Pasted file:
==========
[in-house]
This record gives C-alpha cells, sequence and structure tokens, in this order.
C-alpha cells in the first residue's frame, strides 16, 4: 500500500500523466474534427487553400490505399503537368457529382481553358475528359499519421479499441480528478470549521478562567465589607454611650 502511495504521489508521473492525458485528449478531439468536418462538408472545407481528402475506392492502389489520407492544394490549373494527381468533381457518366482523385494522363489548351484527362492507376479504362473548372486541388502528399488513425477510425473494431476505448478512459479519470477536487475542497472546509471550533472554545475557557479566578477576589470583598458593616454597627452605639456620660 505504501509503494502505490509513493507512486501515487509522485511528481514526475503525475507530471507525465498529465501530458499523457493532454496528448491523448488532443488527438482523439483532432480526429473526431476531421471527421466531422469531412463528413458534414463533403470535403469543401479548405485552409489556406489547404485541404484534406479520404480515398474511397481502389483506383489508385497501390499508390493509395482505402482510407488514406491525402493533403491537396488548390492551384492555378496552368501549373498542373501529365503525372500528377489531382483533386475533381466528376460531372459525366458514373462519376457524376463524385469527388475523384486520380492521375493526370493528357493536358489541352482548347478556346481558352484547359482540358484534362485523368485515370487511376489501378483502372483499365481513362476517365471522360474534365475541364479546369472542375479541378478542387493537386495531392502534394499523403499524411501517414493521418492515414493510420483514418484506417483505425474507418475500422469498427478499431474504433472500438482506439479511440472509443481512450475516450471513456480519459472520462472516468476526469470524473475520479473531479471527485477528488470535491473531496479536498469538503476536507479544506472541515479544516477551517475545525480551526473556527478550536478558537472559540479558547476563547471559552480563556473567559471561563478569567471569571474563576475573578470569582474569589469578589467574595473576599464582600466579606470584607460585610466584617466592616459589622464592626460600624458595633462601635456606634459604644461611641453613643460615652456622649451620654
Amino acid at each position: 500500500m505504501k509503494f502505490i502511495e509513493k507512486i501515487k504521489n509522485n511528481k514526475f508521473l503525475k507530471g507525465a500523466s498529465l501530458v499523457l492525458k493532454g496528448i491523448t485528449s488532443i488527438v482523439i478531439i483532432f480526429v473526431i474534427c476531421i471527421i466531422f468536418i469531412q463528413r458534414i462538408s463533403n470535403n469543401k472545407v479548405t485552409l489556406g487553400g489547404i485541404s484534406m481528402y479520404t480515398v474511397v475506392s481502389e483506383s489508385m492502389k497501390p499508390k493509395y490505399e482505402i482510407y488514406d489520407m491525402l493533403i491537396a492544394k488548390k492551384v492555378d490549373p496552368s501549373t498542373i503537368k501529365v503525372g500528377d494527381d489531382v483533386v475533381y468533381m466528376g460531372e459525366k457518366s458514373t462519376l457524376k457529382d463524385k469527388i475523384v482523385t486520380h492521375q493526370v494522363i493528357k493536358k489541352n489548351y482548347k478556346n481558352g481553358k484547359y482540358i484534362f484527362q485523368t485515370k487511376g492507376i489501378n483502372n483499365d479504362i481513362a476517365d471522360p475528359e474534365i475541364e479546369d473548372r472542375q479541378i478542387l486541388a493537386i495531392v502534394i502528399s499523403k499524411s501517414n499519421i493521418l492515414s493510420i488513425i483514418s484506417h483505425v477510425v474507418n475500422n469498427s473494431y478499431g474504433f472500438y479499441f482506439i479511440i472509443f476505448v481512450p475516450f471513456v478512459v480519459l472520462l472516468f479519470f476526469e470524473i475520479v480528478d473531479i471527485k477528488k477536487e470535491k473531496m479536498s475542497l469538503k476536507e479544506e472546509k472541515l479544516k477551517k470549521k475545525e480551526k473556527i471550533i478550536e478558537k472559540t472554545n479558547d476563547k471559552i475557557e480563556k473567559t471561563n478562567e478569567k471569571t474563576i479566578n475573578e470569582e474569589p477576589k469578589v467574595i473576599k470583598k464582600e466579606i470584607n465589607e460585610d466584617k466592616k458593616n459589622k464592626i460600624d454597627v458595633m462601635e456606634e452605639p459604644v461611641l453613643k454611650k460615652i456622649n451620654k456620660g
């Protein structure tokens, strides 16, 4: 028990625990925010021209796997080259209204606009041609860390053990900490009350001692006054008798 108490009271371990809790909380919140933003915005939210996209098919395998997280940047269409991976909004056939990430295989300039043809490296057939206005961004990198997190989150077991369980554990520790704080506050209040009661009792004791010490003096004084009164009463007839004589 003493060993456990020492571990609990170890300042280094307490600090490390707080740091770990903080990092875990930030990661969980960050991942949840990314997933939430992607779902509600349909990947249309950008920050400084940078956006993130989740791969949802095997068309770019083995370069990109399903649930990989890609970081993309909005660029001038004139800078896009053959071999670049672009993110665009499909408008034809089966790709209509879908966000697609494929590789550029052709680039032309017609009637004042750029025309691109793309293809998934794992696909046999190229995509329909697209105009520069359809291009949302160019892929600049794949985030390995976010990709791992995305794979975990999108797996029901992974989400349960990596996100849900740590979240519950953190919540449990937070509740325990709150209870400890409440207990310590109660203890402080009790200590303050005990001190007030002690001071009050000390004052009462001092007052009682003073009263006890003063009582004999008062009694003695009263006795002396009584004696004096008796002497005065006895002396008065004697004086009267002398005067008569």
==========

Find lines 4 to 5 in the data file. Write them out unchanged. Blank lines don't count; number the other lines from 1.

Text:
Amino acid at each position: 500500500m505504501k509503494f502505490i502511495e509513493k507512486i501515487k504521489n509522485n511528481k514526475f508521473l503525475k507530471g507525465a500523466s498529465l501530458v499523457l492525458k493532454g496528448i491523448t485528449s488532443i488527438v482523439i478531439i483532432f480526429v473526431i474534427c476531421i471527421i466531422f468536418i469531412q463528413r458534414i462538408s463533403n470535403n469543401k472545407v479548405t485552409l489556406g487553400g489547404i485541404s484534406m481528402y479520404t480515398v474511397v475506392s481502389e483506383s489508385m492502389k497501390p499508390k493509395y490505399e482505402i482510407y488514406d489520407m491525402l493533403i491537396a492544394k488548390k492551384v492555378d490549373p496552368s501549373t498542373i503537368k501529365v503525372g500528377d494527381d489531382v483533386v475533381y468533381m466528376g460531372e459525366k457518366s458514373t462519376l457524376k457529382d463524385k469527388i475523384v482523385t486520380h492521375q493526370v494522363i493528357k493536358k489541352n489548351y482548347k478556346n481558352g481553358k484547359y482540358i484534362f484527362q485523368t485515370k487511376g492507376i489501378n483502372n483499365d479504362i481513362a476517365d471522360p475528359e474534365i475541364e479546369d473548372r472542375q479541378i478542387l486541388a493537386i495531392v502534394i502528399s499523403k499524411s501517414n499519421i493521418l492515414s493510420i488513425i483514418s484506417h483505425v477510425v474507418n475500422n469498427s473494431y478499431g474504433f472500438y479499441f482506439i479511440i472509443f476505448v481512450p475516450f471513456v478512459v480519459l472520462l472516468f479519470f476526469e470524473i475520479v480528478d473531479i471527485k477528488k477536487e470535491k473531496m479536498s475542497l469538503k476536507e479544506e472546509k472541515l479544516k477551517k470549521k475545525e480551526k473556527i471550533i478550536e478558537k472559540t472554545n479558547d476563547k471559552i475557557e480563556k473567559t471561563n478562567e478569567k471569571t474563576i479566578n475573578e470569582e474569589p477576589k469578589v467574595i473576599k470583598k464582600e466579606i470584607n465589607e460585610d466584617k466592616k458593616n459589622k464592626i460600624d454597627v458595633m462601635e456606634e452605639p459604644v461611641l453613643k454611650k460615652i456622649n451620654k456620660g
């Protein structure tokens, strides 16, 4: 028990625990925010021209796997080259209204606009041609860390053990900490009350001692006054008798 108490009271371990809790909380919140933003915005939210996209098919395998997280940047269409991976909004056939990430295989300039043809490296057939206005961004990198997190989150077991369980554990520790704080506050209040009661009792004791010490003096004084009164009463007839004589 003493060993456990020492571990609990170890300042280094307490600090490390707080740091770990903080990092875990930030990661969980960050991942949840990314997933939430992607779902509600349909990947249309950008920050400084940078956006993130989740791969949802095997068309770019083995370069990109399903649930990989890609970081993309909005660029001038004139800078896009053959071999670049672009993110665009499909408008034809089966790709209509879908966000697609494929590789550029052709680039032309017609009637004042750029025309691109793309293809998934794992696909046999190229995509329909697209105009520069359809291009949302160019892929600049794949985030390995976010990709791992995305794979975990999108797996029901992974989400349960990596996100849900740590979240519950953190919540449990937070509740325990709150209870400890409440207990310590109660203890402080009790200590303050005990001190007030002690001071009050000390004052009462001092007052009682003073009263006890003063009582004999008062009694003695009263006795002396009584004696004096008796002497005065006895002396008065004697004086009267002398005067008569």